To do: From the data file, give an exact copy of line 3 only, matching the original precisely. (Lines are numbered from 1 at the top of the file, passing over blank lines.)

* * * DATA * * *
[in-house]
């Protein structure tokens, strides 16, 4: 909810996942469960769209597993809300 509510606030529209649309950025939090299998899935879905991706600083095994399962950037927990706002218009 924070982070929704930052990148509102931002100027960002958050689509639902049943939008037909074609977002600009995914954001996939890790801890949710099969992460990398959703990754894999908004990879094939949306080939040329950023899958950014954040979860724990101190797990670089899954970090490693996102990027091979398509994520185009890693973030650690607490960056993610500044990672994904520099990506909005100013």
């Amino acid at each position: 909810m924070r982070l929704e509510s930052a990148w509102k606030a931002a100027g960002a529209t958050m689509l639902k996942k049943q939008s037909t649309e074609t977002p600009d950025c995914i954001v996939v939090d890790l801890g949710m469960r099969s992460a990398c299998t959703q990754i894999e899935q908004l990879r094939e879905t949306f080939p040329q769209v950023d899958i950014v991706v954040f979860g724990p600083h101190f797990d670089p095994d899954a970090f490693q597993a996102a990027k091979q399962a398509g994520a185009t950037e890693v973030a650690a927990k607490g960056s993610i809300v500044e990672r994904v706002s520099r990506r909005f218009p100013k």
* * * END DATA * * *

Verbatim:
């Amino acid at each position: 909810m924070r982070l929704e509510s930052a990148w509102k606030a931002a100027g960002a529209t958050m689509l639902k996942k049943q939008s037909t649309e074609t977002p600009d950025c995914i954001v996939v939090d890790l801890g949710m469960r099969s992460a990398c299998t959703q990754i894999e899935q908004l990879r094939e879905t949306f080939p040329q769209v950023d899958i950014v991706v954040f979860g724990p600083h101190f797990d670089p095994d899954a970090f490693q597993a996102a990027k091979q399962a398509g994520a185009t950037e890693v973030a650690a927990k607490g960056s993610i809300v500044e990672r994904v706002s520099r990506r909005f218009p100013k």